US foreign policy during the early 1800s was largely a reaction to our experiences and fears from the 1790s. As a young republic, we were easily ignored, threatened, exploited and our sovereignty unrecognized and violated. Britain seized our ships and sailors, while France seized our shipping. Pirates taxed us in the Mediterranean, while our border with British Canada remained controversial.
So in the first decades of the 1800s we took measures to protect our independence (War against the Barbary Pirates, War of 1812) as well as measures to keep us out of the entangling alliances Washington warned us about. The Napoleonic Wars of the early 1800s involved nearly all of our best and biggest trading partners, and there was natural pressure for us to choose sides. We resisted with the Embargo Act and the Non-Intercourse Act, which made us unpopular both at home and abroad. But it did manage to keep us out of the war.
In the very early 19th century (and for that matter in the late 18th century) the United States was trying to refashion its relations with other countries in a couple of ways.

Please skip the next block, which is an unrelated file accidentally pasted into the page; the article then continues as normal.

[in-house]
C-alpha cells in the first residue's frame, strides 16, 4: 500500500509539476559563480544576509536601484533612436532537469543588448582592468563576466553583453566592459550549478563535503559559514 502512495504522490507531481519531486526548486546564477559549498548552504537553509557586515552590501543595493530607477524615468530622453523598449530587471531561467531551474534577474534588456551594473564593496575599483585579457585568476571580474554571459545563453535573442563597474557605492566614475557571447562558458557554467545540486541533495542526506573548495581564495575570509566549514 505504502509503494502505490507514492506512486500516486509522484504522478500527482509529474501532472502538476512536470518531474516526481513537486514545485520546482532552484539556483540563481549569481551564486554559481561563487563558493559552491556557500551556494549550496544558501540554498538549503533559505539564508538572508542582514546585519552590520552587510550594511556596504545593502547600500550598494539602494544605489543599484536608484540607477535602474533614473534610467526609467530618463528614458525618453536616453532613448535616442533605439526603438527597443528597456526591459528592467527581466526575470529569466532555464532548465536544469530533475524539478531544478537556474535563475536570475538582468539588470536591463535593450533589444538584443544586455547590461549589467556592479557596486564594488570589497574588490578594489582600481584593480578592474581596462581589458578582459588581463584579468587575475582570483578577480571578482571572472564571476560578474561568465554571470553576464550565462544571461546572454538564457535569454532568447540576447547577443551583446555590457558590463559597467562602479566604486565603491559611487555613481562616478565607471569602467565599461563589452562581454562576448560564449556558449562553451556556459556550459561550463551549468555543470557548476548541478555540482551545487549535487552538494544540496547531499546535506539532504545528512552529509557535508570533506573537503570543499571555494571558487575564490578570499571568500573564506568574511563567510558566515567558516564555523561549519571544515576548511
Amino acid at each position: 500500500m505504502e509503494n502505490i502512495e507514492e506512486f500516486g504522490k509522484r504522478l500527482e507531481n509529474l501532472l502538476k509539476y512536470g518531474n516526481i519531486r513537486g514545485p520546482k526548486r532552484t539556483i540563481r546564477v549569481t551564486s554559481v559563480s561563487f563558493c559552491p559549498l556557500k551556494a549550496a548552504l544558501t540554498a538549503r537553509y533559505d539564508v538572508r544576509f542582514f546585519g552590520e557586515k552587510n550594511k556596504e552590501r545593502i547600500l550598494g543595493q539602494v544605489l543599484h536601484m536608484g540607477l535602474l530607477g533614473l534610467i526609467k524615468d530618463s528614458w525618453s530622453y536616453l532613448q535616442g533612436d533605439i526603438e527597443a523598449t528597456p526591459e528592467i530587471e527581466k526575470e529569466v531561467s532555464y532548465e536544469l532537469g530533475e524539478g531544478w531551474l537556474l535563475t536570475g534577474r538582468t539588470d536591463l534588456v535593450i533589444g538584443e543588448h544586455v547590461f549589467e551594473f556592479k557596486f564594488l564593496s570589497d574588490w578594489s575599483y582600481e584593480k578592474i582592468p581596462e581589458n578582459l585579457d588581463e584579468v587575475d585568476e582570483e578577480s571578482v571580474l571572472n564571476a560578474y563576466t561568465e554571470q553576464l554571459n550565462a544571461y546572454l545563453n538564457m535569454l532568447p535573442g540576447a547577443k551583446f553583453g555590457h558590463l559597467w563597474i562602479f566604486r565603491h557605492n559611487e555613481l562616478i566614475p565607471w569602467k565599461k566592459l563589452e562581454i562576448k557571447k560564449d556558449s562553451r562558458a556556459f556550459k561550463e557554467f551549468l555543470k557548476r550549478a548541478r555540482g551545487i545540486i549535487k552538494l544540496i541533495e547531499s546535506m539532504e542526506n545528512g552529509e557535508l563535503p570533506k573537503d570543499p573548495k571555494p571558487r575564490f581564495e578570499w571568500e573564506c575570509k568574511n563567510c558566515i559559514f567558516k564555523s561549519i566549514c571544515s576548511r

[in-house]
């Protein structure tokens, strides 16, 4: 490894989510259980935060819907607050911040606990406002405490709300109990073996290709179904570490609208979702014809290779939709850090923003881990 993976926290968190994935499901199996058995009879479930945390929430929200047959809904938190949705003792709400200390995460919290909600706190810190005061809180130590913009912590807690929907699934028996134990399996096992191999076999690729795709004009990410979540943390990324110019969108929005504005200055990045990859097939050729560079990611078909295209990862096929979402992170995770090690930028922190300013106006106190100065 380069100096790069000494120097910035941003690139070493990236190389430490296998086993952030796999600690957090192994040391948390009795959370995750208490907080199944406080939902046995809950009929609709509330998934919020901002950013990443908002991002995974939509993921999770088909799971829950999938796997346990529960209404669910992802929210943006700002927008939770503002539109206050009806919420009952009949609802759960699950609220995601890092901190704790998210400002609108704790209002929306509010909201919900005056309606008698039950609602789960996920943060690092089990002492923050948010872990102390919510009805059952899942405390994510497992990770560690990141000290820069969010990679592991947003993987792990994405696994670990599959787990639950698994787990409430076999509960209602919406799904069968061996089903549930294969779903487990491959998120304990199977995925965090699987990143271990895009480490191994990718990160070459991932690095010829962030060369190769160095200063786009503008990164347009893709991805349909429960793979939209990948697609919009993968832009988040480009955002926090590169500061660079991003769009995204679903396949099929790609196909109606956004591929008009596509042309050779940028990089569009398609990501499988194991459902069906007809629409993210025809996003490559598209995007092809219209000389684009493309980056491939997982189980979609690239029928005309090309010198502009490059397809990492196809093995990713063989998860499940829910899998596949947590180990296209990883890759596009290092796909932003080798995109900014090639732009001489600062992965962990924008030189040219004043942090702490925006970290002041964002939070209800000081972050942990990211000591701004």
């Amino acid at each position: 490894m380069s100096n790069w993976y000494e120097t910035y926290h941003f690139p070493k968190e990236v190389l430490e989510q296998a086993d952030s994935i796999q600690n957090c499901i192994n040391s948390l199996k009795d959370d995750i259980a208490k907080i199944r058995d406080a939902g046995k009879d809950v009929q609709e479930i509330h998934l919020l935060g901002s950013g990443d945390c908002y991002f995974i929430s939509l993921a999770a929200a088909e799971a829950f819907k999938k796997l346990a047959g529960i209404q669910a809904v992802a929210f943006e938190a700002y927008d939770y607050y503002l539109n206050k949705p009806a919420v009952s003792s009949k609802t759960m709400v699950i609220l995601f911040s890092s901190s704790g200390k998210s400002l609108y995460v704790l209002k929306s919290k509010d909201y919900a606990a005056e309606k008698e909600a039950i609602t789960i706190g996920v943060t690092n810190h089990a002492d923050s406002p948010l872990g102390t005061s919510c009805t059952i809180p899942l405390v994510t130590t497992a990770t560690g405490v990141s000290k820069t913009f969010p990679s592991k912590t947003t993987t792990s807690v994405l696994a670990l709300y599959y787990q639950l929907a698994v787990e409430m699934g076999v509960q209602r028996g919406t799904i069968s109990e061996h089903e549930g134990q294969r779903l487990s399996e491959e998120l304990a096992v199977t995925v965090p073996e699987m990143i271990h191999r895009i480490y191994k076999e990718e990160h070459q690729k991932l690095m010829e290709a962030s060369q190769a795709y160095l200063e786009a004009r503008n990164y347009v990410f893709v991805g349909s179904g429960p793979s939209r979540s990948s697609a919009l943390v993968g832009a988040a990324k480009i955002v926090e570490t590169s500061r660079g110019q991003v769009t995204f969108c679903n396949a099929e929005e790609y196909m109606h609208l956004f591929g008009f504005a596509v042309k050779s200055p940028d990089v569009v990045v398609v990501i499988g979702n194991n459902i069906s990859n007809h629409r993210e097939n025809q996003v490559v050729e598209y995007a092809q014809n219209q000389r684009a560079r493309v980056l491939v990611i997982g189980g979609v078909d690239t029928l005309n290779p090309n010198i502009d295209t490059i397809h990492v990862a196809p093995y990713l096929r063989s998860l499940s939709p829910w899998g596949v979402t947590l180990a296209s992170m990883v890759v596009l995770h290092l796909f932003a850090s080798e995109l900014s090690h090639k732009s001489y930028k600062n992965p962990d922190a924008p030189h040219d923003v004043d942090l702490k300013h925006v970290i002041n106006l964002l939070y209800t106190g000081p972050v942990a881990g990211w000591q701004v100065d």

First, I would say that it was trying to assert its independence more vigorously. This could be seen in its actions towards the Barbary Pirates and towards the British and French when they disrupted US shipping. The US did this so as not to have its rights continuously trampled by other countries.
At the same time, the US was trying to avoid alliances. This was because it did not want to be dragged into the Napoleonic wars. You can see this in the way that the US tried to remain neutral (for example through Jefferson's Embargo Act) during the wars between the British and the French.
American leaders fashioned important new relationships with the outside world. Fallowing the war of 1812, the United States ended its neocolonial dependence on England and Europe, while the Monroe Doctrine defined a portentous new relationship with the emerging nations of Latin America.